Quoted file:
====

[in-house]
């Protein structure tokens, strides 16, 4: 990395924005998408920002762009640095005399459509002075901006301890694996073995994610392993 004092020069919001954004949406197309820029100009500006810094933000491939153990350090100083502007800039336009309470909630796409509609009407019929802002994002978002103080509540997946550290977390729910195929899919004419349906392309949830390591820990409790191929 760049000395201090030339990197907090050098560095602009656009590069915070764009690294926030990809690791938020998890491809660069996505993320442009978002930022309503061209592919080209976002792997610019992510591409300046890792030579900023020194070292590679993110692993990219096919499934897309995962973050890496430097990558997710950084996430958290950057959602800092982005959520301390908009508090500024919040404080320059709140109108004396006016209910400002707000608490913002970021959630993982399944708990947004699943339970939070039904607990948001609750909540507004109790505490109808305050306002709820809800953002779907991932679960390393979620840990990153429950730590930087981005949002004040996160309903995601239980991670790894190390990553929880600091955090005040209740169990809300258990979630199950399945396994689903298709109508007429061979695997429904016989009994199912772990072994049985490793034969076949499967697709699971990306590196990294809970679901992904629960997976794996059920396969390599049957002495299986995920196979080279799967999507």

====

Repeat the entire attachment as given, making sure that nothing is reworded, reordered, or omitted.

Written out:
[in-house]
């Protein structure tokens, strides 16, 4: 990395924005998408920002762009640095005399459509002075901006301890694996073995994610392993 004092020069919001954004949406197309820029100009500006810094933000491939153990350090100083502007800039336009309470909630796409509609009407019929802002994002978002103080509540997946550290977390729910195929899919004419349906392309949830390591820990409790191929 760049000395201090030339990197907090050098560095602009656009590069915070764009690294926030990809690791938020998890491809660069996505993320442009978002930022309503061209592919080209976002792997610019992510591409300046890792030579900023020194070292590679993110692993990219096919499934897309995962973050890496430097990558997710950084996430958290950057959602800092982005959520301390908009508090500024919040404080320059709140109108004396006016209910400002707000608490913002970021959630993982399944708990947004699943339970939070039904607990948001609750909540507004109790505490109808305050306002709820809800953002779907991932679960390393979620840990990153429950730590930087981005949002004040996160309903995601239980991670790894190390990553929880600091955090005040209740169990809300258990979630199950399945396994689903298709109508007429061979695997429904016989009994199912772990072994049985490793034969076949499967697709699971990306590196990294809970679901992904629960997976794996059920396969390599049957002495299986995920196979080279799967999507």